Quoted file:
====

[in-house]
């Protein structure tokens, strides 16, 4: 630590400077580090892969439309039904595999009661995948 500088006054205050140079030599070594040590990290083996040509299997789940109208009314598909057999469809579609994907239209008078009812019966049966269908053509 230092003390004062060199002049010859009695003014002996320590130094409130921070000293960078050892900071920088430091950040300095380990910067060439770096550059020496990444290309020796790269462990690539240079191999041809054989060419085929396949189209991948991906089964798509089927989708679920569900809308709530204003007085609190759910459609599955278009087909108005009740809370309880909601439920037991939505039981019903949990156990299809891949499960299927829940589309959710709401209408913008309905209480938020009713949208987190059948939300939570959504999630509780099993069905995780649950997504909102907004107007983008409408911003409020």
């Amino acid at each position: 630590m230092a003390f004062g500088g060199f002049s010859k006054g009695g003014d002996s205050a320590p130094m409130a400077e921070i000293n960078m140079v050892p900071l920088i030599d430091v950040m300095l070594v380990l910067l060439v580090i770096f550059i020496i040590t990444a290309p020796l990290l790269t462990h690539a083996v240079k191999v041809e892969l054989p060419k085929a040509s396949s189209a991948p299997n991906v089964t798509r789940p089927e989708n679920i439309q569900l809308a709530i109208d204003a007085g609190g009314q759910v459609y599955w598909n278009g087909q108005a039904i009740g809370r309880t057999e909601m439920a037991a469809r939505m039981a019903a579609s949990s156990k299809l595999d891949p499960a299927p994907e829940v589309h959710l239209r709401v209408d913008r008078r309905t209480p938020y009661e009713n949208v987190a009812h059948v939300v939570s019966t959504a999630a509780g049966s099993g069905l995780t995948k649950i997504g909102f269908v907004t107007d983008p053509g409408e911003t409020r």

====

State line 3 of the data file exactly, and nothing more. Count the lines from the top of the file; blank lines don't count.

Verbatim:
């Amino acid at each position: 630590m230092a003390f004062g500088g060199f002049s010859k006054g009695g003014d002996s205050a320590p130094m409130a400077e921070i000293n960078m140079v050892p900071l920088i030599d430091v950040m300095l070594v380990l910067l060439v580090i770096f550059i020496i040590t990444a290309p020796l990290l790269t462990h690539a083996v240079k191999v041809e892969l054989p060419k085929a040509s396949s189209a991948p299997n991906v089964t798509r789940p089927e989708n679920i439309q569900l809308a709530i109208d204003a007085g609190g009314q759910v459609y599955w598909n278009g087909q108005a039904i009740g809370r309880t057999e909601m439920a037991a469809r939505m039981a019903a579609s949990s156990k299809l595999d891949p499960a299927p994907e829940v589309h959710l239209r709401v209408d913008r008078r309905t209480p938020y009661e009713n949208v987190a009812h059948v939300v939570s019966t959504a999630a509780g049966s099993g069905l995780t995948k649950i997504g909102f269908v907004t107007d983008p053509g409408e911003t409020r």